Walorski in The Hill: Reforms are needed to fix Social Security Disability Insurance backlog

Monday, December 18, 2017

Congresswoman Jackie Walorski

Reforms are needed to fix Social Security Disability Insurance backlog

By Rep. Jackie Walorski

The Social Security Disability Insurance program (DI) was created 61 years ago with a worthy goal: to create a backstop to help workers pay bills and make ends meet if an illness or injury leaves them unable to work for a year or more.

Unfortunately, bureaucracy, mismanagement, and a lack of permanent leadership at the Social Security Administration (SSA) have greatly reduced the program’s effectiveness. As a result, the wait time for a hearing decision by an administrative law judge on eligibility for DI benefits has seen a steady, crushing uptick. In fiscal year 2012, the average nationwide wait time for a hearing decision was 353 days. Now? It’s 605 days.

The average worker applying for DI benefits has paid into the program for 22 years. However, 1.1 million Americans are stuck in this outrageous backlog, with devastating consequences. The person’s health worsens. Their financial situation deteriorates as they draw down their savings or turn to family and friends to help pay bills. Sadly, thousands die waiting – just over 10,000 people died before getting a hearing in 2017. This is unacceptable. Congress has provided the SSA $90 million to address the backlog, most of which will be used to hire much-needed judges and support staff. However, even with this infusion of funds, the SSA estimates the backlog won’t return to reasonable levels until 2022.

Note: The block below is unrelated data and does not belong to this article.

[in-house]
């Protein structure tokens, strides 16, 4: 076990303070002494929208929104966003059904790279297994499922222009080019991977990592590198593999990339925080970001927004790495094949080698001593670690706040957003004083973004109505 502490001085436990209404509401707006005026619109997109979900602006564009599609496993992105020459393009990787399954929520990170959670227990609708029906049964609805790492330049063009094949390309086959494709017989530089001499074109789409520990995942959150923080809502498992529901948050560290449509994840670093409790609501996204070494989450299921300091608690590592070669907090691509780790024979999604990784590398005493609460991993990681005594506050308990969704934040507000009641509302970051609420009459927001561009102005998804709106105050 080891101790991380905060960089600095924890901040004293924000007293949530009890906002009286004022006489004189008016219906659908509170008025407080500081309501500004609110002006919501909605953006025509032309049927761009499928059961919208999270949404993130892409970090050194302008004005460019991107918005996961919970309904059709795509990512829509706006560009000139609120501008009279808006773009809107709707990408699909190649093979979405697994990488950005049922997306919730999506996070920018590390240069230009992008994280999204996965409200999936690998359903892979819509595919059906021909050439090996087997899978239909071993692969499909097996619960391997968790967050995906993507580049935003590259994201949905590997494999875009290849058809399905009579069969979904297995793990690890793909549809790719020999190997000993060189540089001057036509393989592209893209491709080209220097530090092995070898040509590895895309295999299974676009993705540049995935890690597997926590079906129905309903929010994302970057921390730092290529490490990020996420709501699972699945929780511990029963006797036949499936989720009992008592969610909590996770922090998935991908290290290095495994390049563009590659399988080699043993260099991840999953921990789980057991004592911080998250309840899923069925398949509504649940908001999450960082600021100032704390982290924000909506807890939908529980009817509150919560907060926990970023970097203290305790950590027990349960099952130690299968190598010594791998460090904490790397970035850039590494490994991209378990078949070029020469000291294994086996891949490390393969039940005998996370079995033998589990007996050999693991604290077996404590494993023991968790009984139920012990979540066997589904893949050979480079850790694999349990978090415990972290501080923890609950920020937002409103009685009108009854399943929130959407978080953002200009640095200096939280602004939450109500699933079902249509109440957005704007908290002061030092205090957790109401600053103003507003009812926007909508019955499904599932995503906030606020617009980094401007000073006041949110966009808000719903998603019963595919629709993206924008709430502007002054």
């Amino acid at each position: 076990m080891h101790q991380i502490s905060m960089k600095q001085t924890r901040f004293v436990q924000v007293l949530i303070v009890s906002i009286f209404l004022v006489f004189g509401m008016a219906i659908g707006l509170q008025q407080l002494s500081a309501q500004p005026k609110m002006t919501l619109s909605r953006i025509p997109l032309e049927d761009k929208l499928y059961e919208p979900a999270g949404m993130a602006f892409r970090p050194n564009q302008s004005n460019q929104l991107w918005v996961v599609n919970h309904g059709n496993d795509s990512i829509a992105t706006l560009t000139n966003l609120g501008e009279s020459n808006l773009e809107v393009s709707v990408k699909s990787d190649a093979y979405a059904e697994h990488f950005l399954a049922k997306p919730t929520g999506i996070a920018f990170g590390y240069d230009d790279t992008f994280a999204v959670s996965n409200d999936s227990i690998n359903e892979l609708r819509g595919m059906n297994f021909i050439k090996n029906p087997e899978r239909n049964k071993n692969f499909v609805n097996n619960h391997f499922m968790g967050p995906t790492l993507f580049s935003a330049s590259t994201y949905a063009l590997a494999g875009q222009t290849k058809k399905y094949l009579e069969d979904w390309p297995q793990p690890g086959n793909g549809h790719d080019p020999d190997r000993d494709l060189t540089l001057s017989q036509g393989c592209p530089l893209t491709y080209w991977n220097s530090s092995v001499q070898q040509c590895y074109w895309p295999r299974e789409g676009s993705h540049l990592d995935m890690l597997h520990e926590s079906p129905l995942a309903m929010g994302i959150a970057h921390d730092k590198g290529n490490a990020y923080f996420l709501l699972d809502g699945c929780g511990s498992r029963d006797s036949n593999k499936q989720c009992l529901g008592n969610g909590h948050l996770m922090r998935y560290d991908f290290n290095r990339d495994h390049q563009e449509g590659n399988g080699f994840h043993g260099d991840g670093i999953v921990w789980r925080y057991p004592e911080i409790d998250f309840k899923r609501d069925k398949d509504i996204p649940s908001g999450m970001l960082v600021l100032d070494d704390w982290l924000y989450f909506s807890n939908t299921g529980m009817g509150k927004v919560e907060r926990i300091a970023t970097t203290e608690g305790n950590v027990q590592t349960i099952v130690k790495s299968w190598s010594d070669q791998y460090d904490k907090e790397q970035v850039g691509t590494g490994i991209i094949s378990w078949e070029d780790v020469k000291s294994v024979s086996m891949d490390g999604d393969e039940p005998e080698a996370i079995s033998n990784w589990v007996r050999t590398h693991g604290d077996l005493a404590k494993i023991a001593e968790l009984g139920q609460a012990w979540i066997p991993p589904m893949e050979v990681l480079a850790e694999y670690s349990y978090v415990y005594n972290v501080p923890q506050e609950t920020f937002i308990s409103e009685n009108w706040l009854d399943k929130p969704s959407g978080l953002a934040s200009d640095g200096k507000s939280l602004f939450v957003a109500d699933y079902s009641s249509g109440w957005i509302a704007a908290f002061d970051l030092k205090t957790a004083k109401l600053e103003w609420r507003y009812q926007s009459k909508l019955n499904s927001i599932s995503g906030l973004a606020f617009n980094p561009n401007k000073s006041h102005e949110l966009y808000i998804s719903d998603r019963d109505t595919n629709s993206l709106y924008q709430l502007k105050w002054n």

… While there’s plenty of blame to go around for this crisis, there are also reasonable, affordable, and workable options to help people with legitimate, qualifying disabilities get decisions faster and more efficiently. I look forward to working with my colleagues on the Ways and Means Committee as we continue to explore sensible reforms to improve the DI program and eventually eliminate the backlog.

Read the rest of the op-ed here


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